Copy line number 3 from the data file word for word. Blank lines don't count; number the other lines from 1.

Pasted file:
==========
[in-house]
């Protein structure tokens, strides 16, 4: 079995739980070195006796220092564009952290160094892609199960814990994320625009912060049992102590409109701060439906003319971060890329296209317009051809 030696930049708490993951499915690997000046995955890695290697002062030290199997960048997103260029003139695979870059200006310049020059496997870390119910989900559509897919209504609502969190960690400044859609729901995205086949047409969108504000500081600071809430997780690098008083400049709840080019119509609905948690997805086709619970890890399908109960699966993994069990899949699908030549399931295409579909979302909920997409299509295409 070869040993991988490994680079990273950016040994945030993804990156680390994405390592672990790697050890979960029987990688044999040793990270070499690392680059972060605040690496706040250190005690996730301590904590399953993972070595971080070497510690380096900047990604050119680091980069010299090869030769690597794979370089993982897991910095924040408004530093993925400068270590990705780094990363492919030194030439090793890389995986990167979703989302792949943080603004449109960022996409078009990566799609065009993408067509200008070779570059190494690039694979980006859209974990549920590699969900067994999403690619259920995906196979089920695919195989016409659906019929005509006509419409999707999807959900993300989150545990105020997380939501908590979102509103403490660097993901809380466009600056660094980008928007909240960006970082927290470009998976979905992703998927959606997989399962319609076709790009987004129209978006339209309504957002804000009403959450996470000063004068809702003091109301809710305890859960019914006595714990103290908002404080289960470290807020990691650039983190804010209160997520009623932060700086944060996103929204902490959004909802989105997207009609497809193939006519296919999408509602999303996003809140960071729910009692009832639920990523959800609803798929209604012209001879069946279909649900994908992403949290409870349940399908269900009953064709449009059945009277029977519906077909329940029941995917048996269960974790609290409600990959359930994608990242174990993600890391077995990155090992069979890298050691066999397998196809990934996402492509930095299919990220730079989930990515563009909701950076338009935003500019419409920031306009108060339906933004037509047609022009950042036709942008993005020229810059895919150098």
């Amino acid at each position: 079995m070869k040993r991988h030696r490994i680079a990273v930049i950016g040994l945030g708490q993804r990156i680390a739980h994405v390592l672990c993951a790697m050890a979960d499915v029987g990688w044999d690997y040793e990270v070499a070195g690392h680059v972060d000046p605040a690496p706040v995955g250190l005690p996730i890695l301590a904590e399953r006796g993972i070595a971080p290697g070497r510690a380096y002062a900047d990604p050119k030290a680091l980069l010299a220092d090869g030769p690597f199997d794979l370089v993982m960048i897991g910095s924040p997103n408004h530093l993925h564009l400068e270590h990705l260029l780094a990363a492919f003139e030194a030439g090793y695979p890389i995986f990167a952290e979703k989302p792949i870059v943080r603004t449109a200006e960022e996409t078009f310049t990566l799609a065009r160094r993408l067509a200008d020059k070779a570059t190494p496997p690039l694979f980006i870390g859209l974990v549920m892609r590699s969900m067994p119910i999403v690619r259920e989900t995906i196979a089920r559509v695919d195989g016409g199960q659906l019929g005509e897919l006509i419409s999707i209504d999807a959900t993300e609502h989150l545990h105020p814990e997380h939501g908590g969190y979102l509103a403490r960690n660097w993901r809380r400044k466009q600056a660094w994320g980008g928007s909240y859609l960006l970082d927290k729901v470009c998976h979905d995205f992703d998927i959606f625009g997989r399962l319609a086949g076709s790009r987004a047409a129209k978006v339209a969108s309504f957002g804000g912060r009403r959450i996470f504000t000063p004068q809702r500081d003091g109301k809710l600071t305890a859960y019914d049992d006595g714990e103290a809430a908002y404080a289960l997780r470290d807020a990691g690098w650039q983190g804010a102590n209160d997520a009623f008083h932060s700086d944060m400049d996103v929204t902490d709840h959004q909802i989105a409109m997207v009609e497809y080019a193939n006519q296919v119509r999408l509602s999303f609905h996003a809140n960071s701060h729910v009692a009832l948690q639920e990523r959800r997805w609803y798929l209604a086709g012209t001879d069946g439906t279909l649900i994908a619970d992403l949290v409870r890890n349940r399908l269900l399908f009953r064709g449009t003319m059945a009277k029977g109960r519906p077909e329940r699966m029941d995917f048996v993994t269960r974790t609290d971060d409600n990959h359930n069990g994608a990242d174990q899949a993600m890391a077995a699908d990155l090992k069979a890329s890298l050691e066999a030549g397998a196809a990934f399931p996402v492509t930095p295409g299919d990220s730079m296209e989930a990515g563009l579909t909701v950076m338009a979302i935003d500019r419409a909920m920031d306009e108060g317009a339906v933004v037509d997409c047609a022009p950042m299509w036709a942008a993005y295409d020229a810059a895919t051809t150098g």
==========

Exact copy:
């Amino acid at each position: 079995m070869k040993r991988h030696r490994i680079a990273v930049i950016g040994l945030g708490q993804r990156i680390a739980h994405v390592l672990c993951a790697m050890a979960d499915v029987g990688w044999d690997y040793e990270v070499a070195g690392h680059v972060d000046p605040a690496p706040v995955g250190l005690p996730i890695l301590a904590e399953r006796g993972i070595a971080p290697g070497r510690a380096y002062a900047d990604p050119k030290a680091l980069l010299a220092d090869g030769p690597f199997d794979l370089v993982m960048i897991g910095s924040p997103n408004h530093l993925h564009l400068e270590h990705l260029l780094a990363a492919f003139e030194a030439g090793y695979p890389i995986f990167a952290e979703k989302p792949i870059v943080r603004t449109a200006e960022e996409t078009f310049t990566l799609a065009r160094r993408l067509a200008d020059k070779a570059t190494p496997p690039l694979f980006i870390g859209l974990v549920m892609r590699s969900m067994p119910i999403v690619r259920e989900t995906i196979a089920r559509v695919d195989g016409g199960q659906l019929g005509e897919l006509i419409s999707i209504d999807a959900t993300e609502h989150l545990h105020p814990e997380h939501g908590g969190y979102l509103a403490r960690n660097w993901r809380r400044k466009q600056a660094w994320g980008g928007s909240y859609l960006l970082d927290k729901v470009c998976h979905d995205f992703d998927i959606f625009g997989r399962l319609a086949g076709s790009r987004a047409a129209k978006v339209a969108s309504f957002g804000g912060r009403r959450i996470f504000t000063p004068q809702r500081d003091g109301k809710l600071t305890a859960y019914d049992d006595g714990e103290a809430a908002y404080a289960l997780r470290d807020a990691g690098w650039q983190g804010a102590n209160d997520a009623f008083h932060s700086d944060m400049d996103v929204t902490d709840h959004q909802i989105a409109m997207v009609e497809y080019a193939n006519q296919v119509r999408l509602s999303f609905h996003a809140n960071s701060h729910v009692a009832l948690q639920e990523r959800r997805w609803y798929l209604a086709g012209t001879d069946g439906t279909l649900i994908a619970d992403l949290v409870r890890n349940r399908l269900l399908f009953r064709g449009t003319m059945a009277k029977g109960r519906p077909e329940r699966m029941d995917f048996v993994t269960r974790t609290d971060d409600n990959h359930n069990g994608a990242d174990q899949a993600m890391a077995a699908d990155l090992k069979a890329s890298l050691e066999a030549g397998a196809a990934f399931p996402v492509t930095p295409g299919d990220s730079m296209e989930a990515g563009l579909t909701v950076m338009a979302i935003d500019r419409a909920m920031d306009e108060g317009a339906v933004v037509d997409c047609a022009p950042m299509w036709a942008a993005y295409d020229a810059a895919t051809t150098g």